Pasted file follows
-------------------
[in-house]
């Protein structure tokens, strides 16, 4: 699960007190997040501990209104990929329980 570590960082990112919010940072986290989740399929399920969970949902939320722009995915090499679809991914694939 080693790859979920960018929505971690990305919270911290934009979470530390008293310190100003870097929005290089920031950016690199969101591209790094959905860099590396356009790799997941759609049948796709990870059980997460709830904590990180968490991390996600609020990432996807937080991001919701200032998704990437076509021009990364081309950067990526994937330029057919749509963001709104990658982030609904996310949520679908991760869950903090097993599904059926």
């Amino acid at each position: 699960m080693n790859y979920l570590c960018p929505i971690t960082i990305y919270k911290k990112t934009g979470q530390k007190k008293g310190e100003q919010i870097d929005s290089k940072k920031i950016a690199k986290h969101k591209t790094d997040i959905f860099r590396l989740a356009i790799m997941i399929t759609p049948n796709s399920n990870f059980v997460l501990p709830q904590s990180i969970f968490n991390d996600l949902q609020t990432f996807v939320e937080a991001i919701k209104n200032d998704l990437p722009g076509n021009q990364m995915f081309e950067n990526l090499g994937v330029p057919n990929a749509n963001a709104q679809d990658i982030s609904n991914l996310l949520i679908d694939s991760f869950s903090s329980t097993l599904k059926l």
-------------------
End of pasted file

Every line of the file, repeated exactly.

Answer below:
[in-house]
């Protein structure tokens, strides 16, 4: 699960007190997040501990209104990929329980 570590960082990112919010940072986290989740399929399920969970949902939320722009995915090499679809991914694939 080693790859979920960018929505971690990305919270911290934009979470530390008293310190100003870097929005290089920031950016690199969101591209790094959905860099590396356009790799997941759609049948796709990870059980997460709830904590990180968490991390996600609020990432996807937080991001919701200032998704990437076509021009990364081309950067990526994937330029057919749509963001709104990658982030609904996310949520679908991760869950903090097993599904059926």
């Amino acid at each position: 699960m080693n790859y979920l570590c960018p929505i971690t960082i990305y919270k911290k990112t934009g979470q530390k007190k008293g310190e100003q919010i870097d929005s290089k940072k920031i950016a690199k986290h969101k591209t790094d997040i959905f860099r590396l989740a356009i790799m997941i399929t759609p049948n796709s399920n990870f059980v997460l501990p709830q904590s990180i969970f968490n991390d996600l949902q609020t990432f996807v939320e937080a991001i919701k209104n200032d998704l990437p722009g076509n021009q990364m995915f081309e950067n990526l090499g994937v330029p057919n990929a749509n963001a709104q679809d990658i982030s609904n991914l996310l949520i679908d694939s991760f869950s903090s329980t097993l599904k059926l």